1. Education

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Is College for Everyone?

As the parent of three teenagers, my wife and I faced this question honestly. The answer in our case was surely not! Three different individuals with three different personalities, social skills, and academic abilities chose three different options. One chose to go to community college and earn an Associate Arts certificate. Another chose to see if the community college was an open door to further education and went no further. The last one chose a four year college and later graduate school.

The choices facing teens and their parents are serious ones and depend upon a list of factors, including academic achievement and potential, finances and the availability of two or four year institutions. Let's look at each of these factors.

Questions to Consider

First, what is the level of academic achievement that has been evidenced in high school? While this may not be a complete indicator of future achievement, a parent must start somewhere. Students who have shown academic talent and have consistently high grades should certainly consider college. For sophomores and juniors of this school year, a visit to colleges or universities before choosing should be a priority.

Many students are not ready or eligible for a four year university/college and its demands. The community college system is ideal in several respects:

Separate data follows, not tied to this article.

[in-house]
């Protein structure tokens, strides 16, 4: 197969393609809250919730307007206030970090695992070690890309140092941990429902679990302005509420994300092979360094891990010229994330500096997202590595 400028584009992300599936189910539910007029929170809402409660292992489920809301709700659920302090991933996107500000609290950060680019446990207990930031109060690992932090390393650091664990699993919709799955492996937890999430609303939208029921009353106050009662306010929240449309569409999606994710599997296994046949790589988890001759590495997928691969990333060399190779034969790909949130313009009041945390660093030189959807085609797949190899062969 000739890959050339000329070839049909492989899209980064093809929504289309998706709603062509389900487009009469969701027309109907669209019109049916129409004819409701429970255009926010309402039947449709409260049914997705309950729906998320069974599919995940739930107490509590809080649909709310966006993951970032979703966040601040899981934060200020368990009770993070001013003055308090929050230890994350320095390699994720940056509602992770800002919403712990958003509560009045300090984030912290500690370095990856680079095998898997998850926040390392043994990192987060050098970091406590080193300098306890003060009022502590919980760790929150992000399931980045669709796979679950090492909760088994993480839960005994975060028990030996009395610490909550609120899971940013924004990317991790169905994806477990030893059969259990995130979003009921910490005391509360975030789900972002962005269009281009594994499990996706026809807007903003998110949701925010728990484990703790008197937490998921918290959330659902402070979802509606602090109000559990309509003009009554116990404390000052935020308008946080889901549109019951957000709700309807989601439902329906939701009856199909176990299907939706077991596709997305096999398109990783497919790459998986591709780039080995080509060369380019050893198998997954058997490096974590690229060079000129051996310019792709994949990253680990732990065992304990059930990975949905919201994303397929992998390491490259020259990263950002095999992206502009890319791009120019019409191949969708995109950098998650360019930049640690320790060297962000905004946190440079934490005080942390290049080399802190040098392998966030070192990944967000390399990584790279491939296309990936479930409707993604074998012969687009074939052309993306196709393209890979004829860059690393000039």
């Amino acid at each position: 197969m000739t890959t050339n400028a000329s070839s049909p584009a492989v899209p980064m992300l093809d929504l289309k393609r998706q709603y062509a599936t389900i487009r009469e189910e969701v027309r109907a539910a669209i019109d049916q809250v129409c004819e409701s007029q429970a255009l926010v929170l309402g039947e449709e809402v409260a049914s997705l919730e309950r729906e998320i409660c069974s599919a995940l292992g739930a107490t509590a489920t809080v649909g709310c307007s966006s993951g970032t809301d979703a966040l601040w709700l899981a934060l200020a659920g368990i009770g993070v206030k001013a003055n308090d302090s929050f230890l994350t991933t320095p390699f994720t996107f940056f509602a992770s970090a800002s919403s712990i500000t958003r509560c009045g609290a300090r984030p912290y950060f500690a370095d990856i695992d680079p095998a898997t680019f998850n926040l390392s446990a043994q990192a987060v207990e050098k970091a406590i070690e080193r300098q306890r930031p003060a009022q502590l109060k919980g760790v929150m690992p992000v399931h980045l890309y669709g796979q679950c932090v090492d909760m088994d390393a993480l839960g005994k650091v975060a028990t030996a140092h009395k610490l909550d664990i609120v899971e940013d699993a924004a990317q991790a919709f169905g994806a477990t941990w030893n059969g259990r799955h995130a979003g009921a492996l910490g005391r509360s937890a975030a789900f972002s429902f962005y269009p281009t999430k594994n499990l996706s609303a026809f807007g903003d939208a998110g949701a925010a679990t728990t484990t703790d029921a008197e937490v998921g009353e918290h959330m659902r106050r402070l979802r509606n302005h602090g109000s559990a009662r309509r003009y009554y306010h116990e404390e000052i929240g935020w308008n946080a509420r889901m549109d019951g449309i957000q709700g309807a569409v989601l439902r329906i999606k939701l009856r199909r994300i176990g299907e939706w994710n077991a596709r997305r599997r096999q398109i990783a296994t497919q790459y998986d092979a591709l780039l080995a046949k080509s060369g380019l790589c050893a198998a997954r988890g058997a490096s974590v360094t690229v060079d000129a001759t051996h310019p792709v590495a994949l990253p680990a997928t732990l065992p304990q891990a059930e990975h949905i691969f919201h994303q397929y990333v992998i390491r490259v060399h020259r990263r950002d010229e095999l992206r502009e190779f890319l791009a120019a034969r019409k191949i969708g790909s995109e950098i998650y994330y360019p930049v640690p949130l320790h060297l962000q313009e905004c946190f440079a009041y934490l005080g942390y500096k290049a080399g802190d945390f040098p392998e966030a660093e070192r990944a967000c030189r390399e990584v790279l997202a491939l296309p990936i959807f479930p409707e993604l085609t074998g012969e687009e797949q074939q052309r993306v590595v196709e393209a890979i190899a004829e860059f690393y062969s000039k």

• It allows the student who has mediocre grades to discover collegiate disciplines more slowly than the demands of a four year college.
  • It may be more financially sound for a family with a limited income.
  • A student can work and help support his own education while saving for the rigorous demands of a four year institution.

Second, he or she may be eligible for financial aid or scholarships (see your high school counselor to find out more). Did you know that millions of dollars go unclaimed each year because students and parents did not inquire and apply? Parents who feel that financing a college education is beyond their means should investigate this. Often there are companies who will match the grant if a parent works for them.

Finally, how ready is the teen to live independently? While this is a question each family must answer for itself, some teens are ready and some, simply put, are not. A transition experience, such as the community college or working for a time, can provide the answers for families. Gradually giving your teen more independence is important, but parents must act rationally and thoughtfully before packing up a son or daughter for the college experience without a confident assurance that, despite the mistakes and errors in judgement that will invitably be made, he or she is ready for that important next step.

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Contributed by: Guidance Counselor Cliff Cole

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